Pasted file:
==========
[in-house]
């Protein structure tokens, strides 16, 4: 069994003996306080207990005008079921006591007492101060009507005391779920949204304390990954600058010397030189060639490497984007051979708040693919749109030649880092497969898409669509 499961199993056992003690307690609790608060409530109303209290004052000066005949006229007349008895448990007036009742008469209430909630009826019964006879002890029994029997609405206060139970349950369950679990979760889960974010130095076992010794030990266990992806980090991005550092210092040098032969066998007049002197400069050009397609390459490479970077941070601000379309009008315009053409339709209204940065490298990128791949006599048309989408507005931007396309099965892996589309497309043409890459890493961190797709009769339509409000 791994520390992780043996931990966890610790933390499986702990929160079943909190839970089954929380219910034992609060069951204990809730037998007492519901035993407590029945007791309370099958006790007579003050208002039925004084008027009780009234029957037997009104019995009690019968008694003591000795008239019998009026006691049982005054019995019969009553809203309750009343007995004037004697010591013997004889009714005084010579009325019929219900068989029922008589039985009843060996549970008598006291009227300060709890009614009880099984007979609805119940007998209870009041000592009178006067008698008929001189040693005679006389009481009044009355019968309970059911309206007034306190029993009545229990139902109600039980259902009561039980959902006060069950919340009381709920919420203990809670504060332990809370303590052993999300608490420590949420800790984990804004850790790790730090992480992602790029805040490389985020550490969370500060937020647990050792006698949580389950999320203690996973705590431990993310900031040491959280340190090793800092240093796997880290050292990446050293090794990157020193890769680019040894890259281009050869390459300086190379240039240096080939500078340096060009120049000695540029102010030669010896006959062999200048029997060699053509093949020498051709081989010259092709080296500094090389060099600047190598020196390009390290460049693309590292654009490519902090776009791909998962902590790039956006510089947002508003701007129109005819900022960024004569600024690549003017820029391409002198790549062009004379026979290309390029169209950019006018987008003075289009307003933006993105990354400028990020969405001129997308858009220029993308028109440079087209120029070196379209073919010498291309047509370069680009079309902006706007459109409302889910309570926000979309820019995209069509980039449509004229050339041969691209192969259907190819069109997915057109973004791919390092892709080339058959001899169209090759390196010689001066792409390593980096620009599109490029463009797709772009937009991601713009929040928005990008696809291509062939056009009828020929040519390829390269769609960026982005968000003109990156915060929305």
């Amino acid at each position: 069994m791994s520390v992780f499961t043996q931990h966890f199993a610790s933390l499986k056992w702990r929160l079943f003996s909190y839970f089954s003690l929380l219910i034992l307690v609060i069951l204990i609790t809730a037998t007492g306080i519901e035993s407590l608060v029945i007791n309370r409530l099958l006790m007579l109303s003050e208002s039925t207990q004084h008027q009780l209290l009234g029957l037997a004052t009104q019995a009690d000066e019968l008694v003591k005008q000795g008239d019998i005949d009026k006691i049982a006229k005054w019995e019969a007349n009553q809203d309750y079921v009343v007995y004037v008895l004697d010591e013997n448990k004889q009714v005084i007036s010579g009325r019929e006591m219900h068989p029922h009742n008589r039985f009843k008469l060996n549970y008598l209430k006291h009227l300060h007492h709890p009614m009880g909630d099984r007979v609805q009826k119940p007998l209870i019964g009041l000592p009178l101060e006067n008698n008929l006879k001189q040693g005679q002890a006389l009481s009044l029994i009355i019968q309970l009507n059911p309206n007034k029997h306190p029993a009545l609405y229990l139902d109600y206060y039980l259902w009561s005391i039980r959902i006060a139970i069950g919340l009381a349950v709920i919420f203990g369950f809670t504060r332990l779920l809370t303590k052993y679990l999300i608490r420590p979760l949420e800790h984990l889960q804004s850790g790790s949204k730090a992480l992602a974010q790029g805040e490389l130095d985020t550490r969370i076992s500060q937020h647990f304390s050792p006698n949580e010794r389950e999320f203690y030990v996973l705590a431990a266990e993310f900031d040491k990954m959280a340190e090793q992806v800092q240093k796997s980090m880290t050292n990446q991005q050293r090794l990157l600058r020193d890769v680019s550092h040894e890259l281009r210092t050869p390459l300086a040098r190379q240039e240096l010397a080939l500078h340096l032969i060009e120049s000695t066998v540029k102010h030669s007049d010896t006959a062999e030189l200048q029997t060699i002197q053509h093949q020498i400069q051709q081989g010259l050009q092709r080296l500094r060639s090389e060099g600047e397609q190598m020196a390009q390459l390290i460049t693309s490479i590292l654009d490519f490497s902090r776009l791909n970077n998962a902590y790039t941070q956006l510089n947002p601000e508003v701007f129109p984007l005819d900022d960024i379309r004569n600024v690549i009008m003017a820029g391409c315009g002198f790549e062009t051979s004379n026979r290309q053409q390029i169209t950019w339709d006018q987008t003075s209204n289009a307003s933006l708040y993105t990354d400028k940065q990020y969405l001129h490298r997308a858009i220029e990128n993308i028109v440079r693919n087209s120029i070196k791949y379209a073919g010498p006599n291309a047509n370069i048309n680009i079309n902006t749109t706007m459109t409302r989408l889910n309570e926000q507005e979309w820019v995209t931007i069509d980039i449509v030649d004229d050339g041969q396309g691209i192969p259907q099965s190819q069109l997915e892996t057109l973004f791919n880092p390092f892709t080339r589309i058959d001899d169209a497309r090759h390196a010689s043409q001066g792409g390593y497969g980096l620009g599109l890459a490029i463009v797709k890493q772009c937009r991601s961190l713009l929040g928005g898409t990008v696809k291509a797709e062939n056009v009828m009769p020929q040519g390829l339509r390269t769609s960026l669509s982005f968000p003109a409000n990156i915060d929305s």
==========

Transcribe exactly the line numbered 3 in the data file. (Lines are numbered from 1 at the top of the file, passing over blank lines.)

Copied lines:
């Amino acid at each position: 069994m791994s520390v992780f499961t043996q931990h966890f199993a610790s933390l499986k056992w702990r929160l079943f003996s909190y839970f089954s003690l929380l219910i034992l307690v609060i069951l204990i609790t809730a037998t007492g306080i519901e035993s407590l608060v029945i007791n309370r409530l099958l006790m007579l109303s003050e208002s039925t207990q004084h008027q009780l209290l009234g029957l037997a004052t009104q019995a009690d000066e019968l008694v003591k005008q000795g008239d019998i005949d009026k006691i049982a006229k005054w019995e019969a007349n009553q809203d309750y079921v009343v007995y004037v008895l004697d010591e013997n448990k004889q009714v005084i007036s010579g009325r019929e006591m219900h068989p029922h009742n008589r039985f009843k008469l060996n549970y008598l209430k006291h009227l300060h007492h709890p009614m009880g909630d099984r007979v609805q009826k119940p007998l209870i019964g009041l000592p009178l101060e006067n008698n008929l006879k001189q040693g005679q002890a006389l009481s009044l029994i009355i019968q309970l009507n059911p309206n007034k029997h306190p029993a009545l609405y229990l139902d109600y206060y039980l259902w009561s005391i039980r959902i006060a139970i069950g919340l009381a349950v709920i919420f203990g369950f809670t504060r332990l779920l809370t303590k052993y679990l999300i608490r420590p979760l949420e800790h984990l889960q804004s850790g790790s949204k730090a992480l992602a974010q790029g805040e490389l130095d985020t550490r969370i076992s500060q937020h647990f304390s050792p006698n949580e010794r389950e999320f203690y030990v996973l705590a431990a266990e993310f900031d040491k990954m959280a340190e090793q992806v800092q240093k796997s980090m880290t050292n990446q991005q050293r090794l990157l600058r020193d890769v680019s550092h040894e890259l281009r210092t050869p390459l300086a040098r190379q240039e240096l010397a080939l500078h340096l032969i060009e120049s000695t066998v540029k102010h030669s007049d010896t006959a062999e030189l200048q029997t060699i002197q053509h093949q020498i400069q051709q081989g010259l050009q092709r080296l500094r060639s090389e060099g600047e397609q190598m020196a390009q390459l390290i460049t693309s490479i590292l654009d490519f490497s902090r776009l791909n970077n998962a902590y790039t941070q956006l510089n947002p601000e508003v701007f129109p984007l005819d900022d960024i379309r004569n600024v690549i009008m003017a820029g391409c315009g002198f790549e062009t051979s004379n026979r290309q053409q390029i169209t950019w339709d006018q987008t003075s209204n289009a307003s933006l708040y993105t990354d400028k940065q990020y969405l001129h490298r997308a858009i220029e990128n993308i028109v440079r693919n087209s120029i070196k791949y379209a073919g010498p006599n291309a047509n370069i048309n680009i079309n902006t749109t706007m459109t409302r989408l889910n309570e926000q507005e979309w820019v995209t931007i069509d980039i449509v030649d004229d050339g041969q396309g691209i192969p259907q099965s190819q069109l997915e892996t057109l973004f791919n880092p390092f892709t080339r589309i058959d001899d169209a497309r090759h390196a010689s043409q001066g792409g390593y497969g980096l620009g599109l890459a490029i463009v797709k890493q772009c937009r991601s961190l713009l929040g928005g898409t990008v696809k291509a797709e062939n056009v009828m009769p020929q040519g390829l339509r390269t769609s960026l669509s982005f968000p003109a409000n990156i915060d929305s």